UBC Theses and Dissertations
Understanding carsharing patterns for effective TDM policymaking : a study of municipalities in Metro Vancouver Swett, Arielle
In the context of global climate change and the subsequent need for evolving mobility and smart transit patterns, carsharing (CS) has established itself as a method of individual transportation more sustainable, efficient, and cost-effective than personal automobile ownership. As such, cities worldwide are implementing a variety of policies intended to encourage CS access and utilization with the goal of improving urban planning and human health through transportation demand management (TDM) strategies. Among many potential TDM policies, municipalities have used sticks and carrots to engage developers in TDM through parking requirements and offsets when CS is provided. Many variants of these policies have been implemented throughout Metro Vancouver (MV) municipalities. This thesis provides an overview of the policies adopted by key MV municipalities and establishes a deeper understanding of CS utilization and membership patterns as exhibited through behavioural and policy-driven perspectives. Through two complementary studies, this research 1) identifies and substantiates CS membership and usage patterns as they relate to CS vehicle visibility and proximity to current and prospective members and 2) surveys which policy levers and marketing initiatives present throughout the Metro Vancouver region are effective at incentivizing widespread CS provisioning and use in concurrence with Metro 2040 sustainability goals. Findings were analyzed to formulate a set of best practices guidelines informing thoughtful TDM policymaking for sustainability-focused cities worldwide.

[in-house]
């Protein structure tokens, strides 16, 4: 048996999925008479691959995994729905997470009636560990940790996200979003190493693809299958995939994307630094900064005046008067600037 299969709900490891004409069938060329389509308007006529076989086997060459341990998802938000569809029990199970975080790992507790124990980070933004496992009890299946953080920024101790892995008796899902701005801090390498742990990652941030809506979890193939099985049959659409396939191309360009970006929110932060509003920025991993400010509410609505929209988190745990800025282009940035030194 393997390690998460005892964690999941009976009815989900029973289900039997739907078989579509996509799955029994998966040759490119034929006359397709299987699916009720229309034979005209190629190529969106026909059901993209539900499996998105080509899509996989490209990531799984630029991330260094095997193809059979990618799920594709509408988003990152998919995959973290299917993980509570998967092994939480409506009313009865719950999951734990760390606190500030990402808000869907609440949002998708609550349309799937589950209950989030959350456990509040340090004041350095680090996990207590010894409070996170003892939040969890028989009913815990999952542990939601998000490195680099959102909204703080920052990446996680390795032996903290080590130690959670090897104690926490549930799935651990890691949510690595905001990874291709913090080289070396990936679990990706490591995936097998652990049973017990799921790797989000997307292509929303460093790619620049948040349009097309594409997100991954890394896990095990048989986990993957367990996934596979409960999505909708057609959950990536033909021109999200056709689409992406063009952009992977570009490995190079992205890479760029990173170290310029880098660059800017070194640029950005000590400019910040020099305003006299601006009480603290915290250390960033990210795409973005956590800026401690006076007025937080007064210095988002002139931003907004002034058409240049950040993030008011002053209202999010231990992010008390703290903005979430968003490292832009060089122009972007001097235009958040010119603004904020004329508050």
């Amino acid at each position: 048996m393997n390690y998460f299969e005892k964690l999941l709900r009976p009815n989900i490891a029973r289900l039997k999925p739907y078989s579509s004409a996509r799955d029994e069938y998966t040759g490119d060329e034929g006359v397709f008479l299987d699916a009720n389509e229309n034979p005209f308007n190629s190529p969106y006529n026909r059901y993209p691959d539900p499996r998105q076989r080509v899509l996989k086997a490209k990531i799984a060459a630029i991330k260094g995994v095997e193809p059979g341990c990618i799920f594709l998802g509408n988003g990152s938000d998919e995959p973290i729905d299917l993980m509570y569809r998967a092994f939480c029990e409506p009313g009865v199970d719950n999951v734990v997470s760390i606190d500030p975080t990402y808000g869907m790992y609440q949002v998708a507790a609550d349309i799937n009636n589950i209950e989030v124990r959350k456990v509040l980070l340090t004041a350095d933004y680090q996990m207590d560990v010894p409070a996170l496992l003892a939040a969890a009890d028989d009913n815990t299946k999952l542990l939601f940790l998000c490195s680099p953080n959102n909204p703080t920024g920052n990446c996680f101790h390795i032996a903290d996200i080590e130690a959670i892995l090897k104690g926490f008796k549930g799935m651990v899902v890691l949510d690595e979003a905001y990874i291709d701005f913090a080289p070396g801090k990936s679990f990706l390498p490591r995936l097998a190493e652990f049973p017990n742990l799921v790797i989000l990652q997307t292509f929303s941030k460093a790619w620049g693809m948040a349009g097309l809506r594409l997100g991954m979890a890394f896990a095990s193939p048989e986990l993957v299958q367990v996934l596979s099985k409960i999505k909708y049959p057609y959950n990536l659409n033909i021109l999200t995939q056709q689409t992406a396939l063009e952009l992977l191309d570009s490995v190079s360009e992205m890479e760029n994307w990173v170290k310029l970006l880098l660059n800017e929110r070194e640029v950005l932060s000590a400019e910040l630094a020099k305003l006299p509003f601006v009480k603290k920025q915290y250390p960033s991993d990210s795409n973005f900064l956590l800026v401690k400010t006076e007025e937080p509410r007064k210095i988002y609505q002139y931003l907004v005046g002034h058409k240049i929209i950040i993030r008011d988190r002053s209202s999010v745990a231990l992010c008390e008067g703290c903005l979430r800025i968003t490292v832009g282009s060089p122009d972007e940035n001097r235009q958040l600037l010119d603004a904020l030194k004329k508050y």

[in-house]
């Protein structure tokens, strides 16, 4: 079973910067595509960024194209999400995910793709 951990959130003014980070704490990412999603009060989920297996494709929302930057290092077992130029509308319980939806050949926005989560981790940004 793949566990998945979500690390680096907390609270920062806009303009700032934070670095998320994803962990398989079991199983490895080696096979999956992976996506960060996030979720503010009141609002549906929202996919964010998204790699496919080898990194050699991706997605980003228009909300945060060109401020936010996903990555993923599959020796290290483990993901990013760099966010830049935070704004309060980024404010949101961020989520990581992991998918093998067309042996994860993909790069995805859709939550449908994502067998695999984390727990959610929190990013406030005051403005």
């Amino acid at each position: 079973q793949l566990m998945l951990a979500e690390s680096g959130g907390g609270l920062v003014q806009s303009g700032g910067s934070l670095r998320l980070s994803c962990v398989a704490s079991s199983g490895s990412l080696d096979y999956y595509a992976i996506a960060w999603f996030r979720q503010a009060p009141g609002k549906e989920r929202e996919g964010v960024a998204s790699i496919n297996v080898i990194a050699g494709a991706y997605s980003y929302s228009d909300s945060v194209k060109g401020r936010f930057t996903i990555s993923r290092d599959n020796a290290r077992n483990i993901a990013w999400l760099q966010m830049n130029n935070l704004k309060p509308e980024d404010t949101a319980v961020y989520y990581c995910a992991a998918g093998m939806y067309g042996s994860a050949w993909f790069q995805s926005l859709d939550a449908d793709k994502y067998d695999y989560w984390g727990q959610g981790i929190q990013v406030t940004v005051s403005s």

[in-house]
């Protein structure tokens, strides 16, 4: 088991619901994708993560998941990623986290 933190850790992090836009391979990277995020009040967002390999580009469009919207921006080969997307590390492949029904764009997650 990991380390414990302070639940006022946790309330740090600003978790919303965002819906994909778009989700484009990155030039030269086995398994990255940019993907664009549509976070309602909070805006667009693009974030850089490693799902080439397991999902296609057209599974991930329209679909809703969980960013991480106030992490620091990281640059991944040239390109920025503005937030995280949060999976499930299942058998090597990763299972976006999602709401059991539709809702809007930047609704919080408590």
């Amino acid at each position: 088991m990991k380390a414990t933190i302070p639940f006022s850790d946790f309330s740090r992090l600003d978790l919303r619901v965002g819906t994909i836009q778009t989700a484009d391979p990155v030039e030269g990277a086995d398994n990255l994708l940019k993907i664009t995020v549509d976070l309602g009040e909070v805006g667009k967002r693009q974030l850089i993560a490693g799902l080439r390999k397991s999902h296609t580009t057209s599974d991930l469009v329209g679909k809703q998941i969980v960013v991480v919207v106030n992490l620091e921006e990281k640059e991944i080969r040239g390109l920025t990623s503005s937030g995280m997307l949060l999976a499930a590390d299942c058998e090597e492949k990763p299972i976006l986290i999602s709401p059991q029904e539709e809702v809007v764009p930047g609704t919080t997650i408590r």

Item Citations and Data
Attribution-NonCommercial-NoDerivatives 4.0 International